[0010]FIG. 2 is a block diagram showing features of a mobile station according to one embodiment of the invention.

[0011]FIG. 3 is a flowchart illustrating the reacquisition process according to one embodiment of the present invention.

DETAILED DESCRIPTION

[0012]FIG. 1 illustrates components of an exemplary wireless communication system. A mobile switching center 102 communicates with base stations 104 a-104 k (only one connection shown). The base stations 104 a-104 k (generally 104) broadcasts data to and receives data from mobile stations 106 within cells 108 a-108 k (generally 108). The cell 108 is a geographic region, roughly hexagonal, having a radius of up to 35 kilometers or possibly more.

[0013] A mobile station 106 is capable of receiving data from and transmitting data to a base station 104. In one embodiment, the mobile station 106 receives and transmits data according to the Code Division Multiple Access (CDMA) standard. CDMA is a communication standard permitting mobile users of wireless communication devices to exchange data over a telephone system wherein radio signals carry data to and from the wireless devices.

[0014] Under the CDMA standard, additional cells 108 a, 108 c, 108 d, and 108 e adjacent to the cell 108 b permit mobile stations 106 to cross cell boundaries without interrupting communications. This is so because base stations 104 a, 104 c, 104 d, and 104 e in adjacent cells assume the task of transmitting and receiving data for the mobile stations 106. The mobile switching center 102 coordinates all communication to and from mobile stations 106 in a multi-cell region. Thus, the mobile switching center 102 may communicate with many base stations 104.

[0015] Mobile stations 106 may move about freely within the cell 108 while communicating either voice or data. Mobile stations 106 not in active communication with other telephone system users may, nevertheless, scan base station 104 transmissions in the cell 108 to detect any telephone calls or paging messages directed to the mobile station 106.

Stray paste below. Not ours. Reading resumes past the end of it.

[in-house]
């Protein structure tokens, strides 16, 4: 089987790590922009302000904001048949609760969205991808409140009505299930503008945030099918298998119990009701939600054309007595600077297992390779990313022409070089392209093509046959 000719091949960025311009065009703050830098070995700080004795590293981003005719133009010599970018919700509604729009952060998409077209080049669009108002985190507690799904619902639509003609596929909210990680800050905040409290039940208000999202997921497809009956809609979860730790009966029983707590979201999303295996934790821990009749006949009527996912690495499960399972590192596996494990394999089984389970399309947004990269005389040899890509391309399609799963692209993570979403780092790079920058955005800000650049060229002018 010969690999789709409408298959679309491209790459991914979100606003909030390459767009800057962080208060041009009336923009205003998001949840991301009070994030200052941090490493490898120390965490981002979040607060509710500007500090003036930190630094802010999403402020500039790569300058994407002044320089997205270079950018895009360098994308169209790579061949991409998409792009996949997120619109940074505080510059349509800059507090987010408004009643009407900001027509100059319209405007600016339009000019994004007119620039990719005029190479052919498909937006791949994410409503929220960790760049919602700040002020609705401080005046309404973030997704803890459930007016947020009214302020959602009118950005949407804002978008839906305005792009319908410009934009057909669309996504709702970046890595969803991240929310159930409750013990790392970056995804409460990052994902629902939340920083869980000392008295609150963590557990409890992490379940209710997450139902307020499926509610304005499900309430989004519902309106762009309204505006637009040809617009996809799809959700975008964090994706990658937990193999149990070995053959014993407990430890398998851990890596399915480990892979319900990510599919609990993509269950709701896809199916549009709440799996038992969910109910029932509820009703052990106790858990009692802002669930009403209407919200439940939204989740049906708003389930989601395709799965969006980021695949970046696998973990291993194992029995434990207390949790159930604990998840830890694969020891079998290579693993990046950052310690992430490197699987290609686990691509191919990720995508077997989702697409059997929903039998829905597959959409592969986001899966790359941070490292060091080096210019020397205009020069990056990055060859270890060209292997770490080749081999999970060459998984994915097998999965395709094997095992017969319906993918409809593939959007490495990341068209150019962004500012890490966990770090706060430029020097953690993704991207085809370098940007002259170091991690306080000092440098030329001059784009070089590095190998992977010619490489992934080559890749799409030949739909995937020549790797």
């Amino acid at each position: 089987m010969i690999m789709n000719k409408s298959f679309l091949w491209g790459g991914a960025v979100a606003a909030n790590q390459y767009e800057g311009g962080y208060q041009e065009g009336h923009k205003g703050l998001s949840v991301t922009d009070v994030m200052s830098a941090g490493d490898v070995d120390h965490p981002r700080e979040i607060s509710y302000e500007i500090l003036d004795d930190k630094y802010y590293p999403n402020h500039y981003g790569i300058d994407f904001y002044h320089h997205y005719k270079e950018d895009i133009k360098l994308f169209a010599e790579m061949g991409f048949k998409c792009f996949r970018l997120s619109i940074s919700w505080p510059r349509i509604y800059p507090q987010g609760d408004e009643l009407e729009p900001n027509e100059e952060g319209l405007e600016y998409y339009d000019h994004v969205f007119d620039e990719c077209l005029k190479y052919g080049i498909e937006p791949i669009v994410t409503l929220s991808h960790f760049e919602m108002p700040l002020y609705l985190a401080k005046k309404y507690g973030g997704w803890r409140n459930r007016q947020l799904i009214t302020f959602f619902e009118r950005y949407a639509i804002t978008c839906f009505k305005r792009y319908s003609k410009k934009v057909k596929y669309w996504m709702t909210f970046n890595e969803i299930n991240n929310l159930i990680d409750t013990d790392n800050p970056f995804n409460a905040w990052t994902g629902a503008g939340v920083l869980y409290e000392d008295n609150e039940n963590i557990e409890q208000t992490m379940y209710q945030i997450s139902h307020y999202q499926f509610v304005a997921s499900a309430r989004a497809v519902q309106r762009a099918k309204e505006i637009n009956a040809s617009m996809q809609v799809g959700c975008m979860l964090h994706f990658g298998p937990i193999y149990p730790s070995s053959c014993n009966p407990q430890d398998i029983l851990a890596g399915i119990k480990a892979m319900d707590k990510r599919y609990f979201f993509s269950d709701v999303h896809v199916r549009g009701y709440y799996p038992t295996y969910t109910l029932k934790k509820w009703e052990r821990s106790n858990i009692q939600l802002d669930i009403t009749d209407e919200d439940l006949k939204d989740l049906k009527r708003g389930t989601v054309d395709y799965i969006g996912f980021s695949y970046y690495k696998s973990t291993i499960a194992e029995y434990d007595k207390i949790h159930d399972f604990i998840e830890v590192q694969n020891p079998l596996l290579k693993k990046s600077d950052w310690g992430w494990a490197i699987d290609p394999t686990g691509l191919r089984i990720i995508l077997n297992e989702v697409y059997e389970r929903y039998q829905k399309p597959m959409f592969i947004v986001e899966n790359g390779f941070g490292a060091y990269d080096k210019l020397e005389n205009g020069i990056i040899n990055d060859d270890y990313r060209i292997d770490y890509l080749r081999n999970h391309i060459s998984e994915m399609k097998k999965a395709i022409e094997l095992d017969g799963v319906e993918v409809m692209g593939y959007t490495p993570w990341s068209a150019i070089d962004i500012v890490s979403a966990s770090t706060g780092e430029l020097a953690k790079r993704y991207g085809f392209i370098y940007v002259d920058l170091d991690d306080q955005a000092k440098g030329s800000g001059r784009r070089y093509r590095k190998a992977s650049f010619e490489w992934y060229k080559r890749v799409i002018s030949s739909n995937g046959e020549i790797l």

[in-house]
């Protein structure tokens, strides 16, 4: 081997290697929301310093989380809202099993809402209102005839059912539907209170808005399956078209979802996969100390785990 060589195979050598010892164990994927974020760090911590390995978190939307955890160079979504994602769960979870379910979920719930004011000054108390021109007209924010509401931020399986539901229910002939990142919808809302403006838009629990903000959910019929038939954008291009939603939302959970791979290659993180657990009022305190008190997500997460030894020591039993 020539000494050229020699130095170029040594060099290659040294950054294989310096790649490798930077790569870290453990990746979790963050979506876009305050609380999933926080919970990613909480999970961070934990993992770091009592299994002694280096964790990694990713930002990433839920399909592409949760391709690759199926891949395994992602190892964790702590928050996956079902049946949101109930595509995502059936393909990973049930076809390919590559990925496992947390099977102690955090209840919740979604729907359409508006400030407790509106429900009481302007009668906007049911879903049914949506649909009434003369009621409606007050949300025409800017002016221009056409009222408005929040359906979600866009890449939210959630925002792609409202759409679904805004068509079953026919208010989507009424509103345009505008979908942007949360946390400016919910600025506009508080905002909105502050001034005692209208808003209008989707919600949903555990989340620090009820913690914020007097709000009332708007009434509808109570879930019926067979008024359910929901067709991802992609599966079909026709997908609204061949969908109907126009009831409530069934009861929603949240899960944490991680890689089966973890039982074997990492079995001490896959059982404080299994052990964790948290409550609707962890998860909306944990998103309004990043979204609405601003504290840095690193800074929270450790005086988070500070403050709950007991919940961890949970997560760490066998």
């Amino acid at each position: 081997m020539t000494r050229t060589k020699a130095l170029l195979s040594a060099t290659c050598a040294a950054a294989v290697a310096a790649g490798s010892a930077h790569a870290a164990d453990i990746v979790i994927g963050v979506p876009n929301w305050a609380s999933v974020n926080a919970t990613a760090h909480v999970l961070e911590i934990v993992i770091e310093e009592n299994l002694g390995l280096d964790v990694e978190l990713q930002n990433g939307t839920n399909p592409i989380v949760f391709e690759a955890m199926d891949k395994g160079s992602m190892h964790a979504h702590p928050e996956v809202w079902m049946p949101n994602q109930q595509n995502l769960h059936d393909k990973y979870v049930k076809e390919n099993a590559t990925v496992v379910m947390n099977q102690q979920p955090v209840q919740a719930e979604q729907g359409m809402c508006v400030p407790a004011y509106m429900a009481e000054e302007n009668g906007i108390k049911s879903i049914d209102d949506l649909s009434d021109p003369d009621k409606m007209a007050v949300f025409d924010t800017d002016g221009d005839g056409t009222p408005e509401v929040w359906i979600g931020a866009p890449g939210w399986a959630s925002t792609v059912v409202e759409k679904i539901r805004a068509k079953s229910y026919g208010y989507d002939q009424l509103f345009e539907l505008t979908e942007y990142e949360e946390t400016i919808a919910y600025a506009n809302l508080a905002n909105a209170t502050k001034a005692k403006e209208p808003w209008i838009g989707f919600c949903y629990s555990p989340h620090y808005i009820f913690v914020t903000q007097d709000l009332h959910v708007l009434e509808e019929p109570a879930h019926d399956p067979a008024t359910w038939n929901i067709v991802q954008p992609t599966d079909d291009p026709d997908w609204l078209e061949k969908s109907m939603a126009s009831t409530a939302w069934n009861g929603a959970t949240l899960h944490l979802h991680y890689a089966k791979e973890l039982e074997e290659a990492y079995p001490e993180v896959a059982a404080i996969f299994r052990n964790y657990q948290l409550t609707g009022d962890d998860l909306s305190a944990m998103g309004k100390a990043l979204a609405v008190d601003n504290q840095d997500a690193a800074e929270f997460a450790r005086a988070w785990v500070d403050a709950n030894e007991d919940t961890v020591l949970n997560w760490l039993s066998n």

[0016] One example of such a mobile station 106 is a cellular telephone used by a pedestrian who, expecting a telephone call, powers on the cellular telephone while walking in the cell 108. The cellular telephone scans certain frequencies (frequencies known to be used by CDMA) to synchronize communication with the base station 104. The cellular telephone then registers with the mobile switching center 102 to make itself known as an active user within the CDMA network.

[0017] When detecting a call, the cellular telephone scans data frames broadcast by the base station 104 to detect any telephone calls or paging messages directed to the cellular telephone. In this call detection mode, the cellular telephone receives, stores and examines paging message data, and determines whether the data contains a mobile station identifier matching an identifier of the cellular telephone. If a match is detected, the cellular telephone establishes a call with the mobile switching center 102 via the base station 104. If no match is detected, the cellular telephone enters an idle state for a predetermined period of time, then exits the idle state to receive another transmission of paging message data.

[0018]FIG. 2 shows a block diagram of the mobile station 106 and the processing that occurs in that mobile station 106. The processor 200 is driven by a program stored in a memory 205. Other data, such a voice recordings for the mobile station 106 may also be stored in another part of memory shown here as 210. The memory 210 may store various items including voice messages and user data.

[0019] The wireless communication system executes a process 300 shown in FIG. 3. The process 300 begins at a START state 305. Proceeding to state 310, the wireless communication system initiates a call between the mobile station 106 and a base station 104. The call can either be initiated by the mobile station 106 or by the base station 104. For outgoing calls, the mobile station 104 may communicate with the base station 104 over the appropriate channels of the wireless communication system requesting a connection. The telephone number requested by the mobile station 104 may then be dialed and connected. For incoming calls, the base station 104 may send a paging message to the mobile station 106 indicating an incoming call and setting up a connection.